The inoperative systems by the time the aircraft landed included the following:
- Spoilers 2 and 4
- Thrust Reverser 2
- Yaw Damper 2
- Engine 2 Bleed, Gen2, Pack 2
- Wing anti-ice
- Normal Braking
- Normal speed flap deployment
- Alternate braking (braking in accumulator pressure only)
- Normal Left Engine Control (only N1 rated mode available)
Structural damage caused by impact from the released cowl doors was found to the:
- Inboard leading edge slats
- Fuselage skin close to both wing roots
- Over-wing fairings
- Inboard flaps
- Left belly fairing
- Right wing leading edge damaging part of slats 3 and 4
- Outboard flap track fairing on the right wing
- Left horizontal stabiliser leading edge and lower skin
- Left main landing gear - damage to the landing gear bay door and a hydraulic pipe
The right main landing gear outer tyre was also found to be fully deflated after manual braking without anti skid protection during the landing.
It was noted that the investigated event was the first instance where fan cowl door loss had resulted in such extensive damage or in any way led to the elevation of the level of resultant risk to that seen in this case.
The response of the Aircrew was examined and in respect of the Commander and SCCM it was noted to have been less than optimal. In the case of the Commander, it was also noted that his actions had, at times, been in conflict with SOPs beyond the extent which might have been expected and had been explicitly contrary to training. However it was considered that "it is impossible within the training environment to fully replicate the complexities and cognitive and emotional loading that a real emergency produces and there does not appear to be any Safety Recommendation which could realistically address this".
The release of the aircraft to service in an un-airworthy condition was examined in detail. It was found that after minor overnight maintenance on a terminal gate by two Line Maintenance Technicians working together, the unlatched fan cowl doors had been a consequence of an interrupted routine which had required them to be opened to accomplish an IDG oil check and possible oil replenishment, a significant failure to follow the prescribed Aircraft Maintenance Manual procedures for this task and the inadvertent completion if the interrupted task on an A321 parked nearby on which they had completed similar minor maintenance earlier in the same shift. The failure to follow the AMM procedures involved in opening fan cowl doors was found to be widespread and regularly tolerated rather than an exception to normal practice. It was discovered that findings of unsecured cowl doors were not being reported as safety risk events within Engineering if the condition was rectified prior to release to service in a remotely-signed Aircraft Technical Log. The operational risk of such situations was not detected before release to service was therefore unappreciated. It was also found that "aircraft swap errors" had previously occurred in the operator's line maintenance operation at Heathrow but that no reports had been raised about these either "and therefore no mitigating actions had been taken to prevent their recurrence".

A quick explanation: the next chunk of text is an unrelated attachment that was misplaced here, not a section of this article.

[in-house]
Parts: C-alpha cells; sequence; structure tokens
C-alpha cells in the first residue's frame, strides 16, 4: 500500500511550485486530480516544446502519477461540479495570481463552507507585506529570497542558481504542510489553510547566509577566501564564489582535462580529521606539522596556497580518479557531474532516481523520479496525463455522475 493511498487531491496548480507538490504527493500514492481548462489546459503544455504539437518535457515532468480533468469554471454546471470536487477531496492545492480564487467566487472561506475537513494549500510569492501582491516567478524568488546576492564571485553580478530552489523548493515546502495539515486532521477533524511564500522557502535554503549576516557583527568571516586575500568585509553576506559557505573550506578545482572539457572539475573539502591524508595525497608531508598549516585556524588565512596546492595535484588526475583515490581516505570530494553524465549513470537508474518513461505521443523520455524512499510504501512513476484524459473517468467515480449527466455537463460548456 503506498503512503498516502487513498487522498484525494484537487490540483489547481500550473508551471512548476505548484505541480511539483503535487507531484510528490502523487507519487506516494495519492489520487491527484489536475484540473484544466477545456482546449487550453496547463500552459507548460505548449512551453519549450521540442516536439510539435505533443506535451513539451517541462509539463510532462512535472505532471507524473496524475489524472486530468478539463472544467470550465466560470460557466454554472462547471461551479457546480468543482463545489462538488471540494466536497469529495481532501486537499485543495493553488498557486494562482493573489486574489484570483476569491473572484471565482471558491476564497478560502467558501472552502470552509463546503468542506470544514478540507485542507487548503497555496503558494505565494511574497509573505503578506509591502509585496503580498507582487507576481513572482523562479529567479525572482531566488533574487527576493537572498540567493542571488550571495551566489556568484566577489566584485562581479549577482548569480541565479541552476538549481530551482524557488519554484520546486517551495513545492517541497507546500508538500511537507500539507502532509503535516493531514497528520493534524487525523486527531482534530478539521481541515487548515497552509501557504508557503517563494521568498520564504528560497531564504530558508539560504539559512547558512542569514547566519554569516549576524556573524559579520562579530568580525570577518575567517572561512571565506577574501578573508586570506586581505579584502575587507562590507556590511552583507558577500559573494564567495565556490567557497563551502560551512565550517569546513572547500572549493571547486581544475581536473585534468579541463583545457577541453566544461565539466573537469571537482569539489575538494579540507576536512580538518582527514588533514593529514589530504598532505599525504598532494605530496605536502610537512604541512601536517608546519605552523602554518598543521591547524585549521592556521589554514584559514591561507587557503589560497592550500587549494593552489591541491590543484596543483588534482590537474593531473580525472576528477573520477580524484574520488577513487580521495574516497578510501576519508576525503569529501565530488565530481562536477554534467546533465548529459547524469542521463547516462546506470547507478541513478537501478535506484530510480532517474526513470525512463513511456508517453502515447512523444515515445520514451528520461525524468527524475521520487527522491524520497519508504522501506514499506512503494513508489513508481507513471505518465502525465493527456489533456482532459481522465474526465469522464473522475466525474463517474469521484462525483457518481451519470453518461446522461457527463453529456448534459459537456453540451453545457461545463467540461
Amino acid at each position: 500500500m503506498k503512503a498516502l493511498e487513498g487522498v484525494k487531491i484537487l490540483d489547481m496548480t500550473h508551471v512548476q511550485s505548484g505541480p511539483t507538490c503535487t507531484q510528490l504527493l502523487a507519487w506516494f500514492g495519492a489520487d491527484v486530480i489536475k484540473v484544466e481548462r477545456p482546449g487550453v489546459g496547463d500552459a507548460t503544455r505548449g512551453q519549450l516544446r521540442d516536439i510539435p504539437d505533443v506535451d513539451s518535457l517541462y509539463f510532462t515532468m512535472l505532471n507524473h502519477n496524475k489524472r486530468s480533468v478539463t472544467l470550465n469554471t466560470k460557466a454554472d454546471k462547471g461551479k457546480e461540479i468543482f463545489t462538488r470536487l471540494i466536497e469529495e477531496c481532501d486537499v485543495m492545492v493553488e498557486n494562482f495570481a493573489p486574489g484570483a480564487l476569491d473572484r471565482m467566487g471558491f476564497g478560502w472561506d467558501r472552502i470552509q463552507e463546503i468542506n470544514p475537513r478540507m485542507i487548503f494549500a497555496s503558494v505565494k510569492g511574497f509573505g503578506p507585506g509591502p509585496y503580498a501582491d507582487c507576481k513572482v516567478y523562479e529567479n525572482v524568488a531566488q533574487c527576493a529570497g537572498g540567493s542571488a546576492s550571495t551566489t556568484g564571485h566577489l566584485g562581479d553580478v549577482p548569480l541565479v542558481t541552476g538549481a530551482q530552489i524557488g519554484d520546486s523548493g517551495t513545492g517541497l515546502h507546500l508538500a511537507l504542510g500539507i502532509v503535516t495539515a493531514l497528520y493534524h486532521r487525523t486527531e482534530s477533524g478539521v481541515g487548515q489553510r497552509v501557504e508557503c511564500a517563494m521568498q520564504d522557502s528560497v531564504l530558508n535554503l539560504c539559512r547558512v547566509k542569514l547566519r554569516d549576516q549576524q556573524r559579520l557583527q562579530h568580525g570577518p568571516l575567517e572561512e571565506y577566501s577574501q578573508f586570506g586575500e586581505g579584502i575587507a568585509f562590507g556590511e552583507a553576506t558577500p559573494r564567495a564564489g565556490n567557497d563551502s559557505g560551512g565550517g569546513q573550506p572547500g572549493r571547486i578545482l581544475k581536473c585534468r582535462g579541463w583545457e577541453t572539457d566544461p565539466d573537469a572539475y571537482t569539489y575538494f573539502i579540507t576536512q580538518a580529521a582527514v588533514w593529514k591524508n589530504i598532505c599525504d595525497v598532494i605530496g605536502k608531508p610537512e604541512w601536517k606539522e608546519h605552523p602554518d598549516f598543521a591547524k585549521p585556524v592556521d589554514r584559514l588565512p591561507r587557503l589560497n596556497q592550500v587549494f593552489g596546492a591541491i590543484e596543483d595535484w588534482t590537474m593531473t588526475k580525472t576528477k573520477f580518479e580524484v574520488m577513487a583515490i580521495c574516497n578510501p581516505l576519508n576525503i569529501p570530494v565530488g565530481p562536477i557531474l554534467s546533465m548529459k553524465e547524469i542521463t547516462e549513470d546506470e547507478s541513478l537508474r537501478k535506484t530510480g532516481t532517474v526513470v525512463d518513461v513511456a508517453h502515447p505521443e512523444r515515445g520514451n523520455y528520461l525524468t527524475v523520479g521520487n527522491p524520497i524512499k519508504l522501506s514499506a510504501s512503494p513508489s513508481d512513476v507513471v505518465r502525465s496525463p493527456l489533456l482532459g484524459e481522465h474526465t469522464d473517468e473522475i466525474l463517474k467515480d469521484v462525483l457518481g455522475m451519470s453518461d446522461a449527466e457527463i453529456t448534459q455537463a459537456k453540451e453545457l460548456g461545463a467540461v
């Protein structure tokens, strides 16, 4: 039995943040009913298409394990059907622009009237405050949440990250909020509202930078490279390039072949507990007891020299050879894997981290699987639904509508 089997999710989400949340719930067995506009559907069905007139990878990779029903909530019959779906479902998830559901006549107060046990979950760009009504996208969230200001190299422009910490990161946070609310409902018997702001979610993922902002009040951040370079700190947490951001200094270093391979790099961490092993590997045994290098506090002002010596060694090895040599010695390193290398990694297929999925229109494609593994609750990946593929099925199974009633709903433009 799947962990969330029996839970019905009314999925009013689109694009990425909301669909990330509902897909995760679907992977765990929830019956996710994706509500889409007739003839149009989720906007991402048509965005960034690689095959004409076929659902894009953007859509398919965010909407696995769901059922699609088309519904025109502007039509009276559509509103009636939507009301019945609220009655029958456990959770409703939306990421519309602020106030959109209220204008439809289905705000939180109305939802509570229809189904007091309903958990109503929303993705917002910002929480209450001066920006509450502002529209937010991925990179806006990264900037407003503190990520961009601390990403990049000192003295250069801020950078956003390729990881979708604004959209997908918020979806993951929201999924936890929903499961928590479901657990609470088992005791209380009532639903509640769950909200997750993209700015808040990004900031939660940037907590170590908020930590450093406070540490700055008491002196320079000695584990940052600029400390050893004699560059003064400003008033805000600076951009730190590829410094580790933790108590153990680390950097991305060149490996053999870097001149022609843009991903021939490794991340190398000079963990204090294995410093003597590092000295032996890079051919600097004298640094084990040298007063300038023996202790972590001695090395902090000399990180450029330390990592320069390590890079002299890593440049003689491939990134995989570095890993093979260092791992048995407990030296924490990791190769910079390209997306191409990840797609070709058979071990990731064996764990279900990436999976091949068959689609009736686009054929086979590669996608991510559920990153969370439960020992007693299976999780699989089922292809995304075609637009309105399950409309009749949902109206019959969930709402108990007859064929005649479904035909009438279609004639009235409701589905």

It was concluded that both Technicians had been working in accordance with their employer's working time policy and that "the quantity and scope of planned work" for their shift was achievable, not excessive or unusual and within the scope of their Licensed Maintenance Authority (LMA) approval. It was additionally noted that "adverse weather conditions were not a factor in the sequence of events". However, it was noted that both Technicians were working an overtime shift which was part of a "significant level of planned and overtime working" which was attributable to staff shortage. It was considered that the risk of fatigue when the normal shift pattern was augmented by overtime working "was not (being) accounted for or measured in an objective way". The applicable EASA Regulation under Part 145.A.47(b) was noted to require that "the limitations of human performance in the context of safety-related tasks are accounted for when planning work and shifts" but that "there is currently no additional guidance material provided to assist maintenance organisations in assessing whether their working time policies are effective or compliant". It was also noted that since British Airways' working time policy was "closely aligned with the AMC material proposed by EASA as published in NPA 2013-01(C)" then had they been implemented, these AMCs would not have prevented the Technicians’ working as they had and therefore the potential context of fatigue disclosed in this event.